Reading Resolution: “Lady Windermere’s Fan” by Oscar Wilde

18. A novel by a famous author, other than the one(s) they are best known for:
 Lady Windermere’s Fan by Oscar Wilde

List Progress: 17/25

In between chapters of the realistic, dour, painful Marriage of a Thousand Lies, I interspersed something a bit more cheerful with Lady Windermere’s Fan, a 1892 comedy play by Oscar Wilde himself. I have never read any Wilde, no The Importance of Being Earnest or The Picture of Dorian Gray, so I am coming into his body of work a bit sideways. As an introduction to this famous figure, Lady Windermere’s Fan is accessible, easily readable and engaging…and that’s about it. I can see how a lively cast could make this work sparkle, but on the page, I found myself fairly neutral towards it.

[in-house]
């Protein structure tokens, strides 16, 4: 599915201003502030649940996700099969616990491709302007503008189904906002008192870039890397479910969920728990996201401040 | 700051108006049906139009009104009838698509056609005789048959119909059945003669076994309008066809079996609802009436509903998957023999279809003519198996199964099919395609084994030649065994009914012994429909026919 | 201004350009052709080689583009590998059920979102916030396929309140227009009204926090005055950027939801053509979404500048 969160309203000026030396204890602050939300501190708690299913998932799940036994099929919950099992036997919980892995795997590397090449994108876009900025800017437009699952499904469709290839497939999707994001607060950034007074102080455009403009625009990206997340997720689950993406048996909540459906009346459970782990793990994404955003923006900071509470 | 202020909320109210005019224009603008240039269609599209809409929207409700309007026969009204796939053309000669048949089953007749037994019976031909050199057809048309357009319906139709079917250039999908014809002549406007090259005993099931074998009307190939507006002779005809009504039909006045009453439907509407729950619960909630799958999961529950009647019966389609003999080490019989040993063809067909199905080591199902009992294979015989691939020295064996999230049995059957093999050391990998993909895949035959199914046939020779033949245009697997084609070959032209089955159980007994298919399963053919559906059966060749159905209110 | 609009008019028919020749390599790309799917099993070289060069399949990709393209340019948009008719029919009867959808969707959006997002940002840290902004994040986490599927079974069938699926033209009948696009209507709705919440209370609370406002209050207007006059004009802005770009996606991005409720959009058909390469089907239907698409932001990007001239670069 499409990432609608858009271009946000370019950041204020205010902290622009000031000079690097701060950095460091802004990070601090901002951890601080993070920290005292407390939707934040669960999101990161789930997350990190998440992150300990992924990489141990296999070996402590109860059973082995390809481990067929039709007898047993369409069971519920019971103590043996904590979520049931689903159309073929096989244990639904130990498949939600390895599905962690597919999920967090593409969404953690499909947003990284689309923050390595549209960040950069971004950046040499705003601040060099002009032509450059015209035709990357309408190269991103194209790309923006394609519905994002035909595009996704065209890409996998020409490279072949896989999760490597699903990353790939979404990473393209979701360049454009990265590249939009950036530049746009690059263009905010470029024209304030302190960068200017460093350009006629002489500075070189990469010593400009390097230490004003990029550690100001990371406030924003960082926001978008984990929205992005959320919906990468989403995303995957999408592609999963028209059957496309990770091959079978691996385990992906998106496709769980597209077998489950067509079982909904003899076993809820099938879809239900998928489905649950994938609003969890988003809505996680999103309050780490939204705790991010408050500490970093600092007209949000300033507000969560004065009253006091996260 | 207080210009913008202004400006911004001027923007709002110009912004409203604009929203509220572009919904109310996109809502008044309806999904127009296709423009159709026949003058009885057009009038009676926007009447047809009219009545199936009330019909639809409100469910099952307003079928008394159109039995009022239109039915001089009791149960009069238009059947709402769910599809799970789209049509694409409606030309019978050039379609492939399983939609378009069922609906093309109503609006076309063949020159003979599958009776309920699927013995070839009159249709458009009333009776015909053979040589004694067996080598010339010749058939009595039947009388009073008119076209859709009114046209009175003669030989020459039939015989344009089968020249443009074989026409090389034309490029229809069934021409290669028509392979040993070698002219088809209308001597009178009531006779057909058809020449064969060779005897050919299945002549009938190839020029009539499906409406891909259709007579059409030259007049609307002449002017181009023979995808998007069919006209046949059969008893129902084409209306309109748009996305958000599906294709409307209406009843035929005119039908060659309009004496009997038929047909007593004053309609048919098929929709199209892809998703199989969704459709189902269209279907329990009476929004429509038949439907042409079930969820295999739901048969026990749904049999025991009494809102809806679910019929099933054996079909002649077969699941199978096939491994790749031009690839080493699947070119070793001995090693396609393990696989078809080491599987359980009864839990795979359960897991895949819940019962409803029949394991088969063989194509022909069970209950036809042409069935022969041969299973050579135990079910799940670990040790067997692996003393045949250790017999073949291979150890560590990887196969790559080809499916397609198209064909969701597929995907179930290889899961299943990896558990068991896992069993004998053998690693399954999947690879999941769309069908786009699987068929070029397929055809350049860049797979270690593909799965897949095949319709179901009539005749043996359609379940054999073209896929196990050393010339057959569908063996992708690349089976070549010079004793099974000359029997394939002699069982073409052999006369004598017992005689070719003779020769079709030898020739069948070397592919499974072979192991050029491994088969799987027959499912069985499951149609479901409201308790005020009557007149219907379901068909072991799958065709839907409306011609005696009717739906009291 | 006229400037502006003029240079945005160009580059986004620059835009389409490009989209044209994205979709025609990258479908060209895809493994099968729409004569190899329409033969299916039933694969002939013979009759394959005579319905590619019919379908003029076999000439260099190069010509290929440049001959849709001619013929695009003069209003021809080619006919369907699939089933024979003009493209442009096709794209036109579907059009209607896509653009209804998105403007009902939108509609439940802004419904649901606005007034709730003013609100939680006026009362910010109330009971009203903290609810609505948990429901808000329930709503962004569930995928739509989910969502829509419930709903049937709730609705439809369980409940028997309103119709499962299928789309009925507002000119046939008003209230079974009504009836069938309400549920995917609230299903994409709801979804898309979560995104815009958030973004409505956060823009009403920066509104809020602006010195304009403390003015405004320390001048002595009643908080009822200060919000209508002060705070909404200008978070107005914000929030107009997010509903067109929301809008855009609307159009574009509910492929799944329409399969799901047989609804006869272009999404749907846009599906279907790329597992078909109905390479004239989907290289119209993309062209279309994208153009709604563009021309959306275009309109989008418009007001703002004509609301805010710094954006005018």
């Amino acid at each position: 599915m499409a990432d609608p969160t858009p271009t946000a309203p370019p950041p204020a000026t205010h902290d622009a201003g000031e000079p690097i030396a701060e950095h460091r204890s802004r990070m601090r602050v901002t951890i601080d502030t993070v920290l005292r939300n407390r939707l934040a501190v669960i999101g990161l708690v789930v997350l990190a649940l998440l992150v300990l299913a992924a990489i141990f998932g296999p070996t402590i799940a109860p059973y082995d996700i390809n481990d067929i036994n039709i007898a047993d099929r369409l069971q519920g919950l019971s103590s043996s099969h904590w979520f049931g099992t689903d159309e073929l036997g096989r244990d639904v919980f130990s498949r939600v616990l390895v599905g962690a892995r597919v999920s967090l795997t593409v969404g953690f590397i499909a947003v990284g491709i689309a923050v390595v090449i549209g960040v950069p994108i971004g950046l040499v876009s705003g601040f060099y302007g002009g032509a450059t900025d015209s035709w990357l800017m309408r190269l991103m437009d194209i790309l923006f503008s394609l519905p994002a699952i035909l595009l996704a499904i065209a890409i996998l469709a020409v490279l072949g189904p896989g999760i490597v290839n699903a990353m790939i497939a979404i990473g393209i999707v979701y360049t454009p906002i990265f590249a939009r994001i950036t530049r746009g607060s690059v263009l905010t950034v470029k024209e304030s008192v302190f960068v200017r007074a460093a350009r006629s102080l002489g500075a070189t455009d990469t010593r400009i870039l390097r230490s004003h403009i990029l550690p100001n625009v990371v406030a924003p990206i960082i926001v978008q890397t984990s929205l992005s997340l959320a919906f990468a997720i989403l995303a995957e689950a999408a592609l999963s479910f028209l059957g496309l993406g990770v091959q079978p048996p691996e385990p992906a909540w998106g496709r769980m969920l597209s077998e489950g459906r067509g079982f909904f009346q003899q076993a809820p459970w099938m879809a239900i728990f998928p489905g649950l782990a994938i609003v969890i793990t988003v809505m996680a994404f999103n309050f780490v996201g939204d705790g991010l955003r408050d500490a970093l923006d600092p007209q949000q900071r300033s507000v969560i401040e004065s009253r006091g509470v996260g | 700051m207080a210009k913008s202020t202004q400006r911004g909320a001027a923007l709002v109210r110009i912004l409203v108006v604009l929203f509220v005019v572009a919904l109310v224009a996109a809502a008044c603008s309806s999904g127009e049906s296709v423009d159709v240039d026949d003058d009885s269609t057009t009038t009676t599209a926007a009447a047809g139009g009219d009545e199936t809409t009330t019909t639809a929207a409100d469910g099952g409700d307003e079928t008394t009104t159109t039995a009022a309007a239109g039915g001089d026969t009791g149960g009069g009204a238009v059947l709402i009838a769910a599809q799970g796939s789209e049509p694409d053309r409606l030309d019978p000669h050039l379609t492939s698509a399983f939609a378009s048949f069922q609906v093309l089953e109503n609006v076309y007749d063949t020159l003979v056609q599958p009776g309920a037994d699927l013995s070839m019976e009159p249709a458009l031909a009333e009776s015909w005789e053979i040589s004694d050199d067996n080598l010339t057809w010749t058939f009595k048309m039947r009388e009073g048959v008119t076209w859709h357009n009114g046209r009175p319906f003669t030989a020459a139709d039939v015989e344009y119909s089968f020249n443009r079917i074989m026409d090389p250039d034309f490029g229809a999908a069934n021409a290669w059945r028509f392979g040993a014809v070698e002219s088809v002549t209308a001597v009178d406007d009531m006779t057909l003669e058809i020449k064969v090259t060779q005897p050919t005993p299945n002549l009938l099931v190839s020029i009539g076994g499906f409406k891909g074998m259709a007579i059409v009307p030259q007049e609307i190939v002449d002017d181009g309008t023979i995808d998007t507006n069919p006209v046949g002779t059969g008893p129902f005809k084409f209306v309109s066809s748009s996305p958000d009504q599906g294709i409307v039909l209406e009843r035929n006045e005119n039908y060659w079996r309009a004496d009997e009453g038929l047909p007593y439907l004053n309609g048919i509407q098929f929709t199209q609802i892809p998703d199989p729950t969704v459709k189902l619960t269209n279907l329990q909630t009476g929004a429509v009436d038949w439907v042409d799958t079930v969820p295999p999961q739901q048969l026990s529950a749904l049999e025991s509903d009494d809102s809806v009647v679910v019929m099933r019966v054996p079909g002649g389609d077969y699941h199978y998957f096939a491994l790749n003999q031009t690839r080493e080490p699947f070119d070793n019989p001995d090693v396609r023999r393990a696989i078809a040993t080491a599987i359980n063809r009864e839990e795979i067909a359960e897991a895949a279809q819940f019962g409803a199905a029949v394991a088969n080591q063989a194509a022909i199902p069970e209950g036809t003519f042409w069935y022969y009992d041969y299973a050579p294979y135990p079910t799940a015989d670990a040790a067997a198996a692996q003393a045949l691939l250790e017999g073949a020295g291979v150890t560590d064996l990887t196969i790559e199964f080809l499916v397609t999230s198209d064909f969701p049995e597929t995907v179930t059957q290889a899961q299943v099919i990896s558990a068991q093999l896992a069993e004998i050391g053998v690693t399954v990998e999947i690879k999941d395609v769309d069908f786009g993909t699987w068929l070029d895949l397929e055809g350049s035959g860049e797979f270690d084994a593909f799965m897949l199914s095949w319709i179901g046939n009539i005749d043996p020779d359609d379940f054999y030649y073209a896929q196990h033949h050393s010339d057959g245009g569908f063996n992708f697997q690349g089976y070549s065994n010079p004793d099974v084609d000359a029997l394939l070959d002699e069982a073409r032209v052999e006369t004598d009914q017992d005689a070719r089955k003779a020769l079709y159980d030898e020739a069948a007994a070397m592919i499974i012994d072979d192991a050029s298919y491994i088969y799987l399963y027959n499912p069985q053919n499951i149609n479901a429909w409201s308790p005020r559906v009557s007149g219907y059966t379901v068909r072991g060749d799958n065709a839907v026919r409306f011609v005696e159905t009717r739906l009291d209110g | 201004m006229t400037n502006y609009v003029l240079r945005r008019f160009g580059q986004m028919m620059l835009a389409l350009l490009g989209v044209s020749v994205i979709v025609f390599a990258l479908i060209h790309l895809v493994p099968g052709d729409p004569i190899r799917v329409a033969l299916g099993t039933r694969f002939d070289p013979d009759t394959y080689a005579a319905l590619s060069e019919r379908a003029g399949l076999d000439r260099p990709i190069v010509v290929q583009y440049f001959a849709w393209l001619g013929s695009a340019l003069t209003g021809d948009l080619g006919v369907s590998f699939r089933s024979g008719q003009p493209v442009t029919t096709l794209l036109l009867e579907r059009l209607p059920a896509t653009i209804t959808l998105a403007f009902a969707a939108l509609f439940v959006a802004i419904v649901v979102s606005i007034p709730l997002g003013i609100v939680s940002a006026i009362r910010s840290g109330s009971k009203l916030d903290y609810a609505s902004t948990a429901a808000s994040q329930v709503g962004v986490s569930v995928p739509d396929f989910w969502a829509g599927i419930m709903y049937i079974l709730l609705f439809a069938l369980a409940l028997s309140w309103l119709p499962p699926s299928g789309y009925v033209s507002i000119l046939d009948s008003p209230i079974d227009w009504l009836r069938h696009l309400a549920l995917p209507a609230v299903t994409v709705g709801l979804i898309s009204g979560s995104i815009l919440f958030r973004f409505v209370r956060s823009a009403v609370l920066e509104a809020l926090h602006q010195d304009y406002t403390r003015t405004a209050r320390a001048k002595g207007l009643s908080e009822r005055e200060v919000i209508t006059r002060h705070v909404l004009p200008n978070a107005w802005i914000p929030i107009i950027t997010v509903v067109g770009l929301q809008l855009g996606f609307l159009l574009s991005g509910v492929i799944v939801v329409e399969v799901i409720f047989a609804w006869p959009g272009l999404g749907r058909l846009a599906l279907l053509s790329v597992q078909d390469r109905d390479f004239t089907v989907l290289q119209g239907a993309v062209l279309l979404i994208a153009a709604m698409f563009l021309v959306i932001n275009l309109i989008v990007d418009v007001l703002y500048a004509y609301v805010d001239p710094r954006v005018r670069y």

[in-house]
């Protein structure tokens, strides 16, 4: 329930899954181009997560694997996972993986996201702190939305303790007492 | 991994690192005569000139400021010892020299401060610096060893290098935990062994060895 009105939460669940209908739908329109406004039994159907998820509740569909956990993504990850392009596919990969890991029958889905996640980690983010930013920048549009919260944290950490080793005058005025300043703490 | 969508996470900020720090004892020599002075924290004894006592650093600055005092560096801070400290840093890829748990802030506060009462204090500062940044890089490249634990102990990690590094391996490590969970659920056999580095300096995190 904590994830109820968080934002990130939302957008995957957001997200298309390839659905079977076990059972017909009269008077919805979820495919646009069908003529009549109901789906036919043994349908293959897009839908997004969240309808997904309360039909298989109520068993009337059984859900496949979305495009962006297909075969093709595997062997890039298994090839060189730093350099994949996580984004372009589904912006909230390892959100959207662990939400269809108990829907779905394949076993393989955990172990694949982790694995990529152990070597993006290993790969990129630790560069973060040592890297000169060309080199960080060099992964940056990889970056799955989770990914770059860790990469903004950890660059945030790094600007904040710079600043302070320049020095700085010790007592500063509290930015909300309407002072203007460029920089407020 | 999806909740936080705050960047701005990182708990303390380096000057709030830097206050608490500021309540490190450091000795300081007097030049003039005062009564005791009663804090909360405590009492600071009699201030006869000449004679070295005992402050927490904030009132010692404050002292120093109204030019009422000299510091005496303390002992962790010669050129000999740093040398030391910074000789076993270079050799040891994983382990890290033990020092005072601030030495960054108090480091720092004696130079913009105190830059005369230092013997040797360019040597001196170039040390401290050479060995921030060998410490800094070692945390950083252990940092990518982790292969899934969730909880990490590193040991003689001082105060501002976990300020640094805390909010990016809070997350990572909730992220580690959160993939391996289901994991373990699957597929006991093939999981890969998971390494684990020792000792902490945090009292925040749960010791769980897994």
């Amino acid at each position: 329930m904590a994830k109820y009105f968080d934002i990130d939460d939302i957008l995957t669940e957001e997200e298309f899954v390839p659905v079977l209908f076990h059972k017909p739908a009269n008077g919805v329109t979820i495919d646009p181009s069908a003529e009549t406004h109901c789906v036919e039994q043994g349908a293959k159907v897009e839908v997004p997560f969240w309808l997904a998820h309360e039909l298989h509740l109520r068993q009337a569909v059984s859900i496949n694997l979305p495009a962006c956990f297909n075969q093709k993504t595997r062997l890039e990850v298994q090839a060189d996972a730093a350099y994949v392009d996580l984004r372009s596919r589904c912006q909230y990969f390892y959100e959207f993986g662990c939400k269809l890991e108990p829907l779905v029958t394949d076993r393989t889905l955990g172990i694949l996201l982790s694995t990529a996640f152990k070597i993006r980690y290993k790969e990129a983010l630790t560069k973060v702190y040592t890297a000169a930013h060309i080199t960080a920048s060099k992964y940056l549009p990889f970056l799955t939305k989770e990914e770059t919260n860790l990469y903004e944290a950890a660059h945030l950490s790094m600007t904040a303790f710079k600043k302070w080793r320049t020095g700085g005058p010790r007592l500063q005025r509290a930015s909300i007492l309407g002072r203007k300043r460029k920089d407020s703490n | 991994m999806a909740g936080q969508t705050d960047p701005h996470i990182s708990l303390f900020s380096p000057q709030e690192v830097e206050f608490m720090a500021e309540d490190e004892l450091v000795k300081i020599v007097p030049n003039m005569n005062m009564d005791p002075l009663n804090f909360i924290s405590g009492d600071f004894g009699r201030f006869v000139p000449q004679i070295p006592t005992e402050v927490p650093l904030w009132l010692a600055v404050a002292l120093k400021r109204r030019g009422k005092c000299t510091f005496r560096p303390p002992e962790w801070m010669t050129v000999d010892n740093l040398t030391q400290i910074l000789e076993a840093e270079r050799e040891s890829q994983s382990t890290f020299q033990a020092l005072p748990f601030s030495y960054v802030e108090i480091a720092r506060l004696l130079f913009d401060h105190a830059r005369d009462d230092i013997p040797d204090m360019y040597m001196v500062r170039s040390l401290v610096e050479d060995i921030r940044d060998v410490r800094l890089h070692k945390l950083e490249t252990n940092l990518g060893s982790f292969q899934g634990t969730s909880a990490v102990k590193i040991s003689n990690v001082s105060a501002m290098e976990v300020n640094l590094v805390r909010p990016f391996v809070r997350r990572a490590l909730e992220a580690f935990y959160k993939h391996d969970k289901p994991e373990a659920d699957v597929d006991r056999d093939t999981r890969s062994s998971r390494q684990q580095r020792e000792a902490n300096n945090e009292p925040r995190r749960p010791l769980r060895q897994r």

Lady Windermere’s Fan tells the story of a high-society young woman who is informed by the community gossips that her husband has been seen consorting with another woman. She reacts poorly to this news and makes hasty and drastic responses, while her husband and the other woman deal with their own web of secrets. The plot is fairly basic and linear, but it sets the stage for a lot of great wordplay and eloquent speeches. There was more drama than I anticipated, as some of the scenes do dig deep into Lady Windermere’s conflicted emotions and the pathos of all these secrets and lies. But the setting and the high-society position of all the characters undercuts the drama by making it all feel so frivolous.

I know that people come to Wilde for the wordcraft, and it is good, would probably be a ton of fun with some talented actors outfitted in lavish costumes. But sitting down and reading it was just okay. I’ll be sure to read Earnest or Dorian Gray before I finalize my opinion on Oscar Wilde, but it’s fairly neutral as is.

Would I Recommend It: Yes, but try to see it on stage first.

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